The facts of Kyllo remind me of the Simpsons episode in which Kent Brockman tells the viewers, "Of course, there's no way to see into the Simpson home without some kind of infrared heat-sensitive camera. So, let's turn it on."
I'd be much more offended to have the man tracking my behavior at home than in my car. Of course, I still object to the man tracking my vehicular movements.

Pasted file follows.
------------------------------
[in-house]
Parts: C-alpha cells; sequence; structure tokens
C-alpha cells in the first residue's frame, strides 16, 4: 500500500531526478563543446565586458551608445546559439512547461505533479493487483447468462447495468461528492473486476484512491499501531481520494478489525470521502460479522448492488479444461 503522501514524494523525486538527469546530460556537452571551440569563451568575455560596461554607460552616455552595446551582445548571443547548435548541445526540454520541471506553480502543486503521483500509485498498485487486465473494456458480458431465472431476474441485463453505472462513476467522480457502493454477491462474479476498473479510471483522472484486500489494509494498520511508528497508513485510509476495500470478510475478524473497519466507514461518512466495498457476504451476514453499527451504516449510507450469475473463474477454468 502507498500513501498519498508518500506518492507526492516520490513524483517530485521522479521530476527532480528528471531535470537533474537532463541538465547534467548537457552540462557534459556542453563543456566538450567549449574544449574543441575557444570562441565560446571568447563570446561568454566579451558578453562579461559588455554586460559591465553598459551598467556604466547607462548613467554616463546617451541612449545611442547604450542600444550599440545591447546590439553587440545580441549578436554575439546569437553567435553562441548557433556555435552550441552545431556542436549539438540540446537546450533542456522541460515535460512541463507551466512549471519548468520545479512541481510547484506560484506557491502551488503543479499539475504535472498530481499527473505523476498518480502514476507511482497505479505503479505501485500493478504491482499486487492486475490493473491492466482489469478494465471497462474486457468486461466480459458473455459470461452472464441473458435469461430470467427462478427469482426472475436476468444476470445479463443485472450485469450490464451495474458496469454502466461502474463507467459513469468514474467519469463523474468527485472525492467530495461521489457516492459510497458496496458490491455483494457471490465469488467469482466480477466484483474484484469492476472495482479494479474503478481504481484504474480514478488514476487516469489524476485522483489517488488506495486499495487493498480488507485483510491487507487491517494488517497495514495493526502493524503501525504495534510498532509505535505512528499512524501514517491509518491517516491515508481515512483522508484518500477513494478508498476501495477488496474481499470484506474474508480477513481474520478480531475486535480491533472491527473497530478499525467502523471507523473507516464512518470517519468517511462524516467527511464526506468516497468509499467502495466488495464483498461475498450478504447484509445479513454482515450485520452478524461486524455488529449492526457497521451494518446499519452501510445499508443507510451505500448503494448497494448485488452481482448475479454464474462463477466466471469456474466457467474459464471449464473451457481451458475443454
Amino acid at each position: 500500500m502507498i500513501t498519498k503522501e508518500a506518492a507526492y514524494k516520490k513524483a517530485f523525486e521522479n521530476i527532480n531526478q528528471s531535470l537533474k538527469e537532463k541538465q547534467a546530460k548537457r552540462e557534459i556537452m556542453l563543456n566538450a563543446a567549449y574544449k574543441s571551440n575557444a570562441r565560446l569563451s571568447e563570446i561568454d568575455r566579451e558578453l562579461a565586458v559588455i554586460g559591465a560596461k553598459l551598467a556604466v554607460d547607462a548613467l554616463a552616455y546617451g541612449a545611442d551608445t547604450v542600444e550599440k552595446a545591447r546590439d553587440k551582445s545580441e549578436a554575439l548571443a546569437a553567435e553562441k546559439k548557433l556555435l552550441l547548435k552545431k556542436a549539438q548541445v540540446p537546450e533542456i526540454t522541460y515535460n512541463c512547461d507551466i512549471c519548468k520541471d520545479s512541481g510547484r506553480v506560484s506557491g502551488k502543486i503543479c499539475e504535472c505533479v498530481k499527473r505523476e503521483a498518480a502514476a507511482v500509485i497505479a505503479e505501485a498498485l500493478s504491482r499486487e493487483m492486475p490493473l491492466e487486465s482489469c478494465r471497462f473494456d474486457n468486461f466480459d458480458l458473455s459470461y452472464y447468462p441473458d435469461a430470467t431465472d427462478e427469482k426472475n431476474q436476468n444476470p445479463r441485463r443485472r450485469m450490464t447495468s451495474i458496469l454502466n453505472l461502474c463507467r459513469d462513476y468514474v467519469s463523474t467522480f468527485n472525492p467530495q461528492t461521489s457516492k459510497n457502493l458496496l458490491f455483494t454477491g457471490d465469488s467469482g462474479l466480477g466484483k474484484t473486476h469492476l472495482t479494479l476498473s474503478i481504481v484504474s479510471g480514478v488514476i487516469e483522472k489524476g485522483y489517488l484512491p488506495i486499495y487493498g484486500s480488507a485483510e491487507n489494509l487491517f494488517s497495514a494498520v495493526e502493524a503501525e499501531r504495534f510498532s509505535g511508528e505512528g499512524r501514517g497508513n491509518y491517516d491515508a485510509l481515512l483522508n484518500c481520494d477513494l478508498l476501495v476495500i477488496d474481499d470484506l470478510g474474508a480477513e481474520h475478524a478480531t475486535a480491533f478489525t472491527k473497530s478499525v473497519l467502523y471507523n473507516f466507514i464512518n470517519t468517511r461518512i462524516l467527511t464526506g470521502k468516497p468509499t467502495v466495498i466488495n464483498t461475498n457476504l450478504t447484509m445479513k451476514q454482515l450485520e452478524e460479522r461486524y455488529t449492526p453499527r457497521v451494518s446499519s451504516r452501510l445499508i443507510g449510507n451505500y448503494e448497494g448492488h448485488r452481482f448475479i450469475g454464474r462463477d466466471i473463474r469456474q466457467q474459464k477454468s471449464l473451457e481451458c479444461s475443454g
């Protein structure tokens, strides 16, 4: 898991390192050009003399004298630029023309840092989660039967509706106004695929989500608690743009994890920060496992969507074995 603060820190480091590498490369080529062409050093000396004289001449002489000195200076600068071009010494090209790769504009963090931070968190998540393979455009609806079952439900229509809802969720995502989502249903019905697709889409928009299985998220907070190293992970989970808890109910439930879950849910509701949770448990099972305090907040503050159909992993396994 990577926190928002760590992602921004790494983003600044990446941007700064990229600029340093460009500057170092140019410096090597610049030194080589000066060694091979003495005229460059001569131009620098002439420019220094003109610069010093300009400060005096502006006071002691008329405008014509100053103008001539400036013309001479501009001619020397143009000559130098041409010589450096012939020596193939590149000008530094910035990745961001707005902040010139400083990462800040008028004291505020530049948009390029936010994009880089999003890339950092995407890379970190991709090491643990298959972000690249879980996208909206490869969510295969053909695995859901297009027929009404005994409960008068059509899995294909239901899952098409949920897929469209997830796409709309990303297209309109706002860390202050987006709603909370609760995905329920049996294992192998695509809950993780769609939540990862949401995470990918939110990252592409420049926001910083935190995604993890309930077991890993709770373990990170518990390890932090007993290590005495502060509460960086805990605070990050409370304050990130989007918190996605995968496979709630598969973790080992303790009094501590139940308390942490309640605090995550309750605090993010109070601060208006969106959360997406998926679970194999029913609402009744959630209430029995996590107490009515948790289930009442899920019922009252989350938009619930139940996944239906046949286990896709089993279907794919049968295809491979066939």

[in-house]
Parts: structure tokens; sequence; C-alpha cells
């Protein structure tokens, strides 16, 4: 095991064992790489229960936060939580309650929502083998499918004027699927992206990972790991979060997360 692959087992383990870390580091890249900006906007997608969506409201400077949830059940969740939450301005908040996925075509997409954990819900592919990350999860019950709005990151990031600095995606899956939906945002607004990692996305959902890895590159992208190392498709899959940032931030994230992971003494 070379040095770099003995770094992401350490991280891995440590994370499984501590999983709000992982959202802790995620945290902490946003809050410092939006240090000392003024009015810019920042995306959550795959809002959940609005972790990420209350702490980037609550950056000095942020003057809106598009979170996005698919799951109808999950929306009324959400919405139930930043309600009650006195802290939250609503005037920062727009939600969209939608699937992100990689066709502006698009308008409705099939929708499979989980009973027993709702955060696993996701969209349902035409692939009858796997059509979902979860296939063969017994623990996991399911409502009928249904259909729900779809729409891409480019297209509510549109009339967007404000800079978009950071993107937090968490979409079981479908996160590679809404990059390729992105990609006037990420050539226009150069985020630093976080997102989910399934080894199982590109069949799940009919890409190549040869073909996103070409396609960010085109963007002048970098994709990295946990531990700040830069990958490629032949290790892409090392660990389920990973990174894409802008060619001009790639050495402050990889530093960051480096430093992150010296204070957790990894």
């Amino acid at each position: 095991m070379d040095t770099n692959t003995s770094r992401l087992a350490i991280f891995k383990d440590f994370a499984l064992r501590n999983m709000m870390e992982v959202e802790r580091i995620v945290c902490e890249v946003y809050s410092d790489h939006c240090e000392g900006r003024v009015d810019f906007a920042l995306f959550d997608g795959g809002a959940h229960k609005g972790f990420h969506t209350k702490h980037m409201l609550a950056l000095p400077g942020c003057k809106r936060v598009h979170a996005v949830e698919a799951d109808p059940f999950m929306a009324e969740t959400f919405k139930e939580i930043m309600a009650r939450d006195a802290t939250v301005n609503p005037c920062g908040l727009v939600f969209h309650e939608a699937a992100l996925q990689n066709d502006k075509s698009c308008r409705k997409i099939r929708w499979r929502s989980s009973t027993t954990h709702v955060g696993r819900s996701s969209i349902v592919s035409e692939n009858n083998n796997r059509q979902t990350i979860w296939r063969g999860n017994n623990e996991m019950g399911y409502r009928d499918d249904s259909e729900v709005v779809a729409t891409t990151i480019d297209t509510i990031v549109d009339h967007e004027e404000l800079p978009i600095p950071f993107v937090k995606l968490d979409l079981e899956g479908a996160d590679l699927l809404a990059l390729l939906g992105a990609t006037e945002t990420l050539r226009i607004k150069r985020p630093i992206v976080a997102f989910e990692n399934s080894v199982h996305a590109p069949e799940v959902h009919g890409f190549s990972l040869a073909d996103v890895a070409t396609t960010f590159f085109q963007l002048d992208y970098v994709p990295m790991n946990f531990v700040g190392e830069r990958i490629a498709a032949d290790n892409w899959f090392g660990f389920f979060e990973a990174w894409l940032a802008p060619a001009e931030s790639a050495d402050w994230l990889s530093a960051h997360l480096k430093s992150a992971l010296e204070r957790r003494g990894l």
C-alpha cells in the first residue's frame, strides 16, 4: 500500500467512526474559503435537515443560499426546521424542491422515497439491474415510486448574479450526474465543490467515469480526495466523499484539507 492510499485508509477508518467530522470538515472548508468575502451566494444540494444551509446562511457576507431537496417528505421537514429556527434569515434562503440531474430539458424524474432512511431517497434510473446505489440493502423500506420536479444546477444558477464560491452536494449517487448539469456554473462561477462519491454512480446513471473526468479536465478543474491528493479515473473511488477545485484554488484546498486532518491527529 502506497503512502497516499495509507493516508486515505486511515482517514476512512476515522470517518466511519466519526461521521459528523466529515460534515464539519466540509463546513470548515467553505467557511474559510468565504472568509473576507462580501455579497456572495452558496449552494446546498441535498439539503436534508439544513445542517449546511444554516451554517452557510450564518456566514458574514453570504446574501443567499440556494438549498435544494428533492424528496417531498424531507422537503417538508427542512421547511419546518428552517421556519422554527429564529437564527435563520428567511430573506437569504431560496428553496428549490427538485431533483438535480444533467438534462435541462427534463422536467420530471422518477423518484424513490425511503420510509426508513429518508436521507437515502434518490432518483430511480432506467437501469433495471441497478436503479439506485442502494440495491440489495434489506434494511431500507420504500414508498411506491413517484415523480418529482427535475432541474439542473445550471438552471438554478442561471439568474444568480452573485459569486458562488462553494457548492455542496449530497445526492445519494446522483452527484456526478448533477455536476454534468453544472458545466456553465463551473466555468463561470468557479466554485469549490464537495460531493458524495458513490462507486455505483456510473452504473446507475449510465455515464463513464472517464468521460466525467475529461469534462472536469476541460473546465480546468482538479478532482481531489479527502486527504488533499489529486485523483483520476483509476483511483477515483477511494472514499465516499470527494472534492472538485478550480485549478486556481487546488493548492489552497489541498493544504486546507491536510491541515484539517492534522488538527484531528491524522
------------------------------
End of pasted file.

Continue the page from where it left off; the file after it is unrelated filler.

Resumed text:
I think that's what the Caballes Court is getting at when it refers to "intimate details" worthy of Fourth Amendment protection. Occasionally intimate details arise in a car, but the Court isn't too worried about protecting those.